I think there's a lot of good advice on this thread, but I just wanted to add: Not having romantic experience does NOT make you damaged goods, no matter how old you are. That's a terribly harsh way to think of yourself. Women you're interested in dating might be curious about why you haven't gone on dates before, but I don't think it will be an automatic dealbreaker for most – and I imagine that if it does come up in conversation, a lot of people would be sympathetic to, "Well, it took me a little time to learn how to be more confident with the people I found really attractive," which is what it sounds like you're saying here. I mean, how many people have been there?

            I know that, "Don't worry about 'needing' to have more experience by the time you reach X age!" is a really unhelpful thing to say, because it's not that easy to turn the worry off. (Full disclosure: I'm not very experienced with dating, either, so I do know what that worry feels like!) But I think it's more anxiety than you need in an area that's already stressing you out, and I also think that people who are worth dating won't dismiss you out of hand because you're inexperienced.

          • "…whole ticking clock in the back of your head…"

            Do not listen to the clock. Desperation has a smell and it's not a good one.

            When you're talking to someone, be there, in that moment with them. Stop thinking about time, whether it's on a macro and a micro scale (set an alarm on your phone or watch if you need to be out of there at a certain time, and then forget it). As far as you're concerned, until that alarm goes off, you have all the time in the world. Don't stress about how many women you're going to approach.

            Try this: Find a place you like. A bar, a coffee shop, etc.

            Sit there, and enjoy people watching.

            Look around the place that you're in. Appreciate it. Make it part of your territory. Maybe you sit there and read a book, and just get comfortable. If you're at a bar, get to know the bartender. Ask about the history of the place. If the owner's around, get to know him. Make them your friends and allies. Tip well. Because later on, when you do start talking to women, if they like you, they can help you. Many women pay attention to how other people treat a guy they're talking to. If the bartender or the baristas or whoever like you, that makes you more trustworthy. You're being vouched for. People who you interact with are showing, by how they interact with you, that they know you and you're not a jerk. They respect you, and like you.

            And once you're comfortable there, once you feel like this is your place, this is your territory, your home ground, then start talking to women there. Some of them are likely to be regulars. Just talk to them. Don't worry about that clock. Don't worry about asking them out. Just get to know them. Tell them stories about the things you've seen while people watching. If you've learned that the bar has an interesting history, tell them about that. Introduce them to the bartender. Introduce the bartender to them. Tell them about a drink the bartender is really good at making.

            Desensitize yourself from your anxiety about talking to attractive women here on your home ground, among people who like you, a place where you're comfortable and confident. You're the native here, and they're the visitors.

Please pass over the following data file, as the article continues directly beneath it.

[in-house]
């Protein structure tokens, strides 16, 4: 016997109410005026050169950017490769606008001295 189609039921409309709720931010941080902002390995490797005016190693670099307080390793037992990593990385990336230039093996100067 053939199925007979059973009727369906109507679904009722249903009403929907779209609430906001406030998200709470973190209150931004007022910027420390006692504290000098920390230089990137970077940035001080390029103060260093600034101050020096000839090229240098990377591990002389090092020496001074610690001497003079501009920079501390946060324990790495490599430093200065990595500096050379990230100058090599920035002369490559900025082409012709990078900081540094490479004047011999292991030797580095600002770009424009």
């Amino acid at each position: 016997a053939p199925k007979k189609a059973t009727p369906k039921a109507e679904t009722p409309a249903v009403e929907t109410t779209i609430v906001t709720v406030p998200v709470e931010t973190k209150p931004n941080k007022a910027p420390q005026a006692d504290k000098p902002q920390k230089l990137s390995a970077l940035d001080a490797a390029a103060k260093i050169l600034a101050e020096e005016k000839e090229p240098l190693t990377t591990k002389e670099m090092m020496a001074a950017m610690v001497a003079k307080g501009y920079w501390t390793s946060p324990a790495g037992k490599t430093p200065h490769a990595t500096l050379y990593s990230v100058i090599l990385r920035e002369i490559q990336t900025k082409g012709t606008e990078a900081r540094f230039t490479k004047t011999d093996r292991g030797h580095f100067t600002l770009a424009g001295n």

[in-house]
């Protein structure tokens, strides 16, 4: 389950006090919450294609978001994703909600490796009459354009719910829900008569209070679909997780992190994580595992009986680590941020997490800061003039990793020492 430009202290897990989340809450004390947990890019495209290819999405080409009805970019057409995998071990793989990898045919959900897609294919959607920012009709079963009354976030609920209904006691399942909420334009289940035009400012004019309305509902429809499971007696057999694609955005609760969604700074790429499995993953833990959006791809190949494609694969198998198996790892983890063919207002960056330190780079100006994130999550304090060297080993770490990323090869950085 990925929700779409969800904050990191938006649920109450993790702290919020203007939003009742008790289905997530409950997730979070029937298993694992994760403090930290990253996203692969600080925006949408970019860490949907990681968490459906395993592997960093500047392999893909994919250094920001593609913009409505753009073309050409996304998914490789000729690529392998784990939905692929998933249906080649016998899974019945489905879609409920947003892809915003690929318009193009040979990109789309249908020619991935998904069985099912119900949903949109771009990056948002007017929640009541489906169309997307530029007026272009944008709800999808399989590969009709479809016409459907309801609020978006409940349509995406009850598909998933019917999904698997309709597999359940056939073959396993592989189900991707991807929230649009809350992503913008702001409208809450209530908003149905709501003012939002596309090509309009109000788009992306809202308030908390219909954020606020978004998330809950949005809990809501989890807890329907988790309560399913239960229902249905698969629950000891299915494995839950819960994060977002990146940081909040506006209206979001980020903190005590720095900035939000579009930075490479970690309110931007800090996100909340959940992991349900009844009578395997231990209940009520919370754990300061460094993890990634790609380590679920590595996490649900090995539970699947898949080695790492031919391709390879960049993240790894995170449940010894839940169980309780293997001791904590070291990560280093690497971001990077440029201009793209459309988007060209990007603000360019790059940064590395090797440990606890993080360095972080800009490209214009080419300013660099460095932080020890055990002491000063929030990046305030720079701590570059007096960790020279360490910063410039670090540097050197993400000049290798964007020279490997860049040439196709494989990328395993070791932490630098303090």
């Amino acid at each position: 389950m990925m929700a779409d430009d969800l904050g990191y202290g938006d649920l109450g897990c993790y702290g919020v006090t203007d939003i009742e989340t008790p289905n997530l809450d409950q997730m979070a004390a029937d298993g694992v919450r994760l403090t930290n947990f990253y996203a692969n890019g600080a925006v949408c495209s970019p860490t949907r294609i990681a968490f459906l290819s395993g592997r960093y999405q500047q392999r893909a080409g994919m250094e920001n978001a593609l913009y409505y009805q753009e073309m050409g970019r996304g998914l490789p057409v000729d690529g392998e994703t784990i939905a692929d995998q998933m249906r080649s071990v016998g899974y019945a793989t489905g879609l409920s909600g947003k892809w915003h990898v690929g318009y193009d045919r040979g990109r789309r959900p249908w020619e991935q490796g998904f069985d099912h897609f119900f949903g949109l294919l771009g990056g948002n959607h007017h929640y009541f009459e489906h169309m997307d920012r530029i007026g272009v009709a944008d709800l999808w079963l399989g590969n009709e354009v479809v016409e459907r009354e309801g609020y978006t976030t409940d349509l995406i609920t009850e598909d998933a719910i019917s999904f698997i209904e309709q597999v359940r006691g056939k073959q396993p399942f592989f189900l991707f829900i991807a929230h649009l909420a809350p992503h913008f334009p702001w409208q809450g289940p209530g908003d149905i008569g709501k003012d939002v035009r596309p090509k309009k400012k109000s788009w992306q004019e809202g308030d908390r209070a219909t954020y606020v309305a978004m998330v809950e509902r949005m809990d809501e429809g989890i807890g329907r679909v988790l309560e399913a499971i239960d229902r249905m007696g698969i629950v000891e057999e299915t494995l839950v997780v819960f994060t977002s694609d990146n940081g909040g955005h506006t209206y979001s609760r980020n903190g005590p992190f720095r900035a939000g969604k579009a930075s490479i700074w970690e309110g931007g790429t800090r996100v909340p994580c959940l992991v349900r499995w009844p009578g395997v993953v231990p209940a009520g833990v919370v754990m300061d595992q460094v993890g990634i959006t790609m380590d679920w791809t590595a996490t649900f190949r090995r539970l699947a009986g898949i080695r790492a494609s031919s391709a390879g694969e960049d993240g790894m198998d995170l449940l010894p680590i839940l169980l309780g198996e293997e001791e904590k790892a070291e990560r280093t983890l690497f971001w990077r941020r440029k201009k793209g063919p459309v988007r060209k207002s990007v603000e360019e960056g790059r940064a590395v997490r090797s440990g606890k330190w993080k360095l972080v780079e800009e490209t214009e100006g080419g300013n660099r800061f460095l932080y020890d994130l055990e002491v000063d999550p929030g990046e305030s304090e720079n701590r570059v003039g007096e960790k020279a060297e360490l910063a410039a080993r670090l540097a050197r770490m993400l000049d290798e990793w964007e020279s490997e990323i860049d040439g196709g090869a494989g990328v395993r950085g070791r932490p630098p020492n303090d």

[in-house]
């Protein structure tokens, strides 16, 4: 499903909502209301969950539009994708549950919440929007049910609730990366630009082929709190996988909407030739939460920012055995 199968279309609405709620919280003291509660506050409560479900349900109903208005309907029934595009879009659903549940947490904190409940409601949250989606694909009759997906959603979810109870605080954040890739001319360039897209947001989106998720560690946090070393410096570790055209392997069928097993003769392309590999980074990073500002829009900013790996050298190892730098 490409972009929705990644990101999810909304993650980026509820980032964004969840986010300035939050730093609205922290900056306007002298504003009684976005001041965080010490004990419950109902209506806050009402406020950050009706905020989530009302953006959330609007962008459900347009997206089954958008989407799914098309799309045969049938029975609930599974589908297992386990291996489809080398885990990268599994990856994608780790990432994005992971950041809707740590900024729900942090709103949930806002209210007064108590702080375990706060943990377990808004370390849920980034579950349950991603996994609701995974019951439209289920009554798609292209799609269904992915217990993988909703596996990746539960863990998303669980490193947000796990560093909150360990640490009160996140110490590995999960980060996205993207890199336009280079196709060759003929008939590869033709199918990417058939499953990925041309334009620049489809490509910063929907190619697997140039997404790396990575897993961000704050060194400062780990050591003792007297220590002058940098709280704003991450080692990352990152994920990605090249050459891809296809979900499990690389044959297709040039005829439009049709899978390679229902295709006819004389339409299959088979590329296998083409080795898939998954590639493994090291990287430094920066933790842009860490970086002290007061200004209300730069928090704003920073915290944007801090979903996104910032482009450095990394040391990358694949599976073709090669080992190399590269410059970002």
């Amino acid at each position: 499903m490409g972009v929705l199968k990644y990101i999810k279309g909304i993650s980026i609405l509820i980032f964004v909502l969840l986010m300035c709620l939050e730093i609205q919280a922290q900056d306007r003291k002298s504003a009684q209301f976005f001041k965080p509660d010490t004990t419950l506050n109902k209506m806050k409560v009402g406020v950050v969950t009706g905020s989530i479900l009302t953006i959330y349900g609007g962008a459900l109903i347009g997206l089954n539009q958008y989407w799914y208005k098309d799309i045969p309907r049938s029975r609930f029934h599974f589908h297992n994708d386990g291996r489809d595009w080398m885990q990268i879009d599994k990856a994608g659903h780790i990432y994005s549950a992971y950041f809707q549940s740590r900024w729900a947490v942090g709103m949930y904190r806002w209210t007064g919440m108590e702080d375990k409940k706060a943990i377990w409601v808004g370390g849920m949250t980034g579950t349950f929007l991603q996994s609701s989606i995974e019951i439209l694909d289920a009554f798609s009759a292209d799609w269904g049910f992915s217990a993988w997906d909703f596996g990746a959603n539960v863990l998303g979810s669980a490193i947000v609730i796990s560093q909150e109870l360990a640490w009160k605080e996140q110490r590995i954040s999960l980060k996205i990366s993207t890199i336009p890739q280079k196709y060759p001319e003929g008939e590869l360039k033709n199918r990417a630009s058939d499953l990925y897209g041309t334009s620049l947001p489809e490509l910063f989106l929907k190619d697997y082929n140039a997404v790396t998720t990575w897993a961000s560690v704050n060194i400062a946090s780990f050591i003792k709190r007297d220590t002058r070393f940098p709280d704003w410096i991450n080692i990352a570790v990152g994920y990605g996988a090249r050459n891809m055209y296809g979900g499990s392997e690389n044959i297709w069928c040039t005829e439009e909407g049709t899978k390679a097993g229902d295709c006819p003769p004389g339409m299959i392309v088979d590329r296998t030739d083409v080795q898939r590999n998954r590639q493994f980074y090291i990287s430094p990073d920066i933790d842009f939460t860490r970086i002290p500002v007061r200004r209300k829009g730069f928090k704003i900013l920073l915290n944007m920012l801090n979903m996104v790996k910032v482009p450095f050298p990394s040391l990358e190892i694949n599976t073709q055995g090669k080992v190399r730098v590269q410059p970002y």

And there will come a time, when you're talking to an attractive women, when you'll think, "What the hell? I'll ask her if I can buy her a drink."

            Start there. Start with a drink and some conversation. You can work up from there. But start on ground where you feel at home.

          • IMO, I hate the phrase the first 1000 rejections don't count because it assume success at 1001. There is no gurantee of success, ever if with constant trying.

          • Dr_NerdLove says:

            No, it doesn't assume success at 1001. It assumes it's taken you 1000 rejections to even start having an idea of what you're doing. You gotta crawl before you run.

          • Gentleman Johnny says:

            It also doesn't assume 1,000 consecutive rejections. Whether your rate of success (however that's defined) is none, 1 or 10,000, the successes only tell you that you're doing it right. Rejection gives you indications of how to deal with people better.

          • I personally read it as saying exactly that: There's no guarantee of success, and at some point you should stop spending your time looking for dates. But, that point is only after a LOT of practice; don't get discouraged by a few rejections.

    • Androgyny can be super-hot. Just ask Freddy Mercury or David Bowie. Heck, almost every woman I showed it to loved (and agreed with) this comic: http://www.shortpacked.com/2011/comic/book-13/05-… (And that's a pretty androgynous-looking Batman.)

      As far as confidence goes: Act big to be big. You're going about it backwards if you ask if you should be confident because of your experience. Experience should *calibrate* your confidence — not define whether it's there or not.

      So, to put it in business terms rather than dating terms, because interviewing is, in some ways, similar to dating: I have never been turned down for a job in which I actually got a face-to-face interview. I also have never been offered less than my asking price. (And in two of my four jobs in my chosen field, I was offered more than I asked for.) Now I have a fairly significant resume, but I certainly didn't when I entered the job market. What I did have was confidence. It wasn't based on any experience — I had no experience. What I did have was a basic belief that I am smart, I am likable, and above all, I'm eminently adaptable.